Is this good advice for those just starting to invest?

November 15th, 2008 · 1 Comment

This week, one of my younger co-workers and I were having a rare discussion about financial matters when I lamented that I wished I had started investing earlier in my life.  He immediately asked “Do you have any advice for me so that I can have a bit of a head start?”  Well, I don’t consider myself much of an expert financial planner but I started to spout out thoughts anyway because I really wanted to help him.  It didn’t take long for me to realize he wasn’t absorbing much of the content of my acronym-heavy sentences.   I had to find a different way.

The corporate jet for the young investor

The corporate jet for the young investor

After a little background investigation, it turned out he had a serious amount of cash sitting in a savings account because, as he admitted, he knew almost nothing about investing, or IRAs, or 401Ks, or whatever.  In fact, he didn’t even know what an IRA was.  (I recommended using Wikipedia to look up terms.)  I then spent some time talking about emergency funds, high-yield savings and checking, retirement savings vs retail investing, Roth vs. Traditional retirement savings, the importance of low investment expenses, etc. — which I’d like to think helped him get the lay of the land.  But he then pointed out that he still felt unsure of what to actually *do* with his investment money once it was committed to the right type of account.

A number of thoughts rushed through my head.  First, providing advice on explicit investments to a beginning investor makes me a little queasy.  After all, I’d rather teach the man to fish than give him some fish.   Second, I may not know a lot, but I do know that I don’t possess the proverbial “silver bullet” that solves all investment problems. Third, I didn’t want his investments in my recommendations to tank and end up in a bitter fight about it at some point in the future.  Fourth, I wanted to help this guy somehow.

So I did what I imagine any rational person would do and went off to search the internet for someone else’s advice that I could piggy-back on. 🙂  I ended up finding what I consider to be a really good article called “Start Investing With Just $100” by Richard Jenkins.  The thing I like most about this two-pager, besides its being concise, is that it really shows how anyone can get started with just small monthly amounts.  Also, it does a great job of explaining the rationale behind the advice it’s giving.  And finally, it’s well aligned with my own personal thoughts on how to maximize your return and minimze risk when investing for growth: low expenses, diversification, and the discipline to keep contributing to it over time.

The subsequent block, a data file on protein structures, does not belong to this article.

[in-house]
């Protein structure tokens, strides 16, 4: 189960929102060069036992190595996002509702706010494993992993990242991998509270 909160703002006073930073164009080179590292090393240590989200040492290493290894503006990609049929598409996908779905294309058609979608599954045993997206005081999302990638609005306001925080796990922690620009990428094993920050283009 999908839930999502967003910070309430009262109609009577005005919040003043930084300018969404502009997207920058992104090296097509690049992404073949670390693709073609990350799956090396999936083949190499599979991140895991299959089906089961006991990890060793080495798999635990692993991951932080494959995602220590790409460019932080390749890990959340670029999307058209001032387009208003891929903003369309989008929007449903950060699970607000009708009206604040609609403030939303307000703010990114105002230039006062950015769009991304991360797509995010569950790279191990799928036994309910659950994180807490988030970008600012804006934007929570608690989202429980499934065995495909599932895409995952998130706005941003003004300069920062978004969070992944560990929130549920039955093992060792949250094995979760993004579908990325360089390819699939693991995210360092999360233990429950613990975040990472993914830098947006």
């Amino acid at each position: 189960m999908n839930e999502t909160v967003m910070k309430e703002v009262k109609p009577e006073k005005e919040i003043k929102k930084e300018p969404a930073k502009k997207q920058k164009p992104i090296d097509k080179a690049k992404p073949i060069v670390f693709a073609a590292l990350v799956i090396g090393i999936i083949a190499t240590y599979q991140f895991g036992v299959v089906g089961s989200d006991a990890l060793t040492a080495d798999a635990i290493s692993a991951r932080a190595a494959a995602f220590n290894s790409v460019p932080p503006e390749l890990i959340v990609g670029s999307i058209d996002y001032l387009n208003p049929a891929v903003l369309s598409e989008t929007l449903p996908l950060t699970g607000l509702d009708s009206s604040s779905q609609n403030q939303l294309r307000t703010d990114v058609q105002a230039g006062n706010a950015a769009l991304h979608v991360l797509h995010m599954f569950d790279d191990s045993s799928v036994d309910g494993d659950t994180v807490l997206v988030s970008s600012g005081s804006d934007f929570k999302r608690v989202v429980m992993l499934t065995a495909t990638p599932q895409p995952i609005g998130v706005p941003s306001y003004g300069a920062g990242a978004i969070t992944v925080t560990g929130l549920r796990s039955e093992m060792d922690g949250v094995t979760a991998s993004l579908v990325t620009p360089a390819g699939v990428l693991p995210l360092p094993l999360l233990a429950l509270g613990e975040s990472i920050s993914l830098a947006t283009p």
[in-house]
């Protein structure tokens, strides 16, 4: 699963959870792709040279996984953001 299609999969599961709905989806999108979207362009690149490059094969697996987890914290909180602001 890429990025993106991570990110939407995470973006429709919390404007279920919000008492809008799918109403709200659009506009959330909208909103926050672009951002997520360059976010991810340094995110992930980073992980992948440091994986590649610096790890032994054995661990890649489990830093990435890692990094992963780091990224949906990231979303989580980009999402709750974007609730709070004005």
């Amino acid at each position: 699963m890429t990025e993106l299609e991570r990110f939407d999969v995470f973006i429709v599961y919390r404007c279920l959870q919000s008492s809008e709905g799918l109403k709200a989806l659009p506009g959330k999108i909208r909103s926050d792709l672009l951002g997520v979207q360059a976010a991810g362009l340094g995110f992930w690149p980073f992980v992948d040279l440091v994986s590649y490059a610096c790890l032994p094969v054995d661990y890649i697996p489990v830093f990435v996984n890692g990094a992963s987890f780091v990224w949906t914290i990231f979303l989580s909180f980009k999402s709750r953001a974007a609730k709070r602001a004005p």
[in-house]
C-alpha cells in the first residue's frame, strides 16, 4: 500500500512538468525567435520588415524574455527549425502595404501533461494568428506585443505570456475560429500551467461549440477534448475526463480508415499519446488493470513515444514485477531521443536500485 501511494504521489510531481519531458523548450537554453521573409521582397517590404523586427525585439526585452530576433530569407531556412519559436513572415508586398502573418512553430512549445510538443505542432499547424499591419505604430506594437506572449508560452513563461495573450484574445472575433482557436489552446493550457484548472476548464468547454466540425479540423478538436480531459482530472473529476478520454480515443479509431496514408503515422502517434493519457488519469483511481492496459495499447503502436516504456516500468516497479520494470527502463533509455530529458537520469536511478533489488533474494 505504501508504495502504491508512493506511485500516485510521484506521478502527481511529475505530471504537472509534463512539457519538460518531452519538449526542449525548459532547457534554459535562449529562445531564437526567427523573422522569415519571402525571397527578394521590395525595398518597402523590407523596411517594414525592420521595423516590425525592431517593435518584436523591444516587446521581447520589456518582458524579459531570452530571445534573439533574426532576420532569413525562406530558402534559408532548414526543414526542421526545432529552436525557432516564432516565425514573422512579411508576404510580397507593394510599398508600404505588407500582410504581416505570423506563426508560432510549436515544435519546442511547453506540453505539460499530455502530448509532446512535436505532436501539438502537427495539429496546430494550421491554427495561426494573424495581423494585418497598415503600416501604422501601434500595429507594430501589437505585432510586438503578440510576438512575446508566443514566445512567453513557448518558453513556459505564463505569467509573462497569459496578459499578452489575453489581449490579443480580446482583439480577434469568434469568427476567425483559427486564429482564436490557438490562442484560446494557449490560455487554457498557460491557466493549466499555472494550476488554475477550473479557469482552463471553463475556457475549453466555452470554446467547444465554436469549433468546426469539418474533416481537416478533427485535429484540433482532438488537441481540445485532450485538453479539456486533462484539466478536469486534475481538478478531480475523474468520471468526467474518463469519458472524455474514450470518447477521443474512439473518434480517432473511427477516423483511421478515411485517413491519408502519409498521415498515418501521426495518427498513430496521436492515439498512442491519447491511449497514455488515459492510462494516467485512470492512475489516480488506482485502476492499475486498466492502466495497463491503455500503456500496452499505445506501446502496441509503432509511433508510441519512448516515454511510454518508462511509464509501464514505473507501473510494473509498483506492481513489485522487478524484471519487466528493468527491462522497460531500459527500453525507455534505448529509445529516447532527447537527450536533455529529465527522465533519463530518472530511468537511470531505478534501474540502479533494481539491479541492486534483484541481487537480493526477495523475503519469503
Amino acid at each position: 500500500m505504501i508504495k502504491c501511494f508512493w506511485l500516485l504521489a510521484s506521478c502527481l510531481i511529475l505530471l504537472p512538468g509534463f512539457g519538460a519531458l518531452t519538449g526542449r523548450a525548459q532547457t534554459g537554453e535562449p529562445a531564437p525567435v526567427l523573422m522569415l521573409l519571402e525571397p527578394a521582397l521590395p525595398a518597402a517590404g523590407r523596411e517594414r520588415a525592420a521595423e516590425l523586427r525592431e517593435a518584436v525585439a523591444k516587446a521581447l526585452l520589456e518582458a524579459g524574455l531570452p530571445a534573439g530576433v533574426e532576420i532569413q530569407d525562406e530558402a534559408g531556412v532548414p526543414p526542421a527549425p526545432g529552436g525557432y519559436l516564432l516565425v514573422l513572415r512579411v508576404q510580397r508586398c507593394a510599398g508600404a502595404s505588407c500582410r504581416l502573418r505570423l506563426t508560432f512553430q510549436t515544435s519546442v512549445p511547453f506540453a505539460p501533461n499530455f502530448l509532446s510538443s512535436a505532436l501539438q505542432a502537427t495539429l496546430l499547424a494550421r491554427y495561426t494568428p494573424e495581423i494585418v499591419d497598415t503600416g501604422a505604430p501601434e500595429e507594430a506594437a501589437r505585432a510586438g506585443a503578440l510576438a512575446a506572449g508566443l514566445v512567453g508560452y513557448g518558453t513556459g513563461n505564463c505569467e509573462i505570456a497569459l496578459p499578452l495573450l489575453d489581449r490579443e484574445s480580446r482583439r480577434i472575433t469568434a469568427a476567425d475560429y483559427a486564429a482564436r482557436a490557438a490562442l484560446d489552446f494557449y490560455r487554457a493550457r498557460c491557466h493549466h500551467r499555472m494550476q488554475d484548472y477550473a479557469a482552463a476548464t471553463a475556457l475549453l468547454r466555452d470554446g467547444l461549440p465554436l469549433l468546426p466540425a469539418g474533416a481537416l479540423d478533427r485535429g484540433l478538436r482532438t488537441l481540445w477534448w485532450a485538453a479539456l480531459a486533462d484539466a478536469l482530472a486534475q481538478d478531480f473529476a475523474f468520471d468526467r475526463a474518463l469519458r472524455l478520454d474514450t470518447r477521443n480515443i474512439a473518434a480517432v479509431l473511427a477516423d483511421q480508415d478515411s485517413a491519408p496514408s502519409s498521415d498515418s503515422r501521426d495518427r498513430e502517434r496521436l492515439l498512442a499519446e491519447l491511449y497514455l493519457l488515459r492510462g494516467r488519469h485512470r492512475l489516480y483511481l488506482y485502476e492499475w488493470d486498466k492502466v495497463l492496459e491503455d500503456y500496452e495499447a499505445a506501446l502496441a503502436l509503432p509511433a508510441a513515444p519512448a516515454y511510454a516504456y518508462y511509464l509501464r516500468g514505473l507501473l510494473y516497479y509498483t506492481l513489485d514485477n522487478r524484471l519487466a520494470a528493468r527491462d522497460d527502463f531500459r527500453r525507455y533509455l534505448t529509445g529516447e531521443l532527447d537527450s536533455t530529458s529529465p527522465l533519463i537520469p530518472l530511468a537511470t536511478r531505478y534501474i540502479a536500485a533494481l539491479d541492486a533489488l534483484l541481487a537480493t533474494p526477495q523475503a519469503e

In my co-workers case, there was some additional information I passed along.  I pointed out that starting small like this, even though he has a large chunk of savings he could invest immediately, gives him the opportunity to do something *now* while still giving him the time to learn and explore his options.  He’ll learn from his own experiences without risking too much money and thus without feeling anywhere near as nervous about the actions he’s taking.  I also pointed out that his second priority, after opening his first investment account and making that first contribution, should be to create an emergency fund account, and maximize the yield on both it and the rest of his savings.  We talked more about emergency funds but I think that’s a topic for a separate post.

Do you think I did my co-worker any favors or did I push him off in the wrong direction?  I’m serious about asking for help here because I feel like I’m almost in the same boat as him, just older.  By which I mean I’m still learning as well.  At what point should you start to learn about investing for income vs. growth?  And at what point does it start to effect your investments?  By how much?

Tags: Brokerage · Investing

1 response so far ↓

  1. 1 TJ // 2008.11.15 at 10:22 am

    Not sure if it would apply in this case but I usually direct people to “The Wealthy Barber” by David Chilton as a place to start. It doesn’t give specific investing advice (which may be what he needs) but it does give a good, easy to understand, high-level context for getting your financial house in order.

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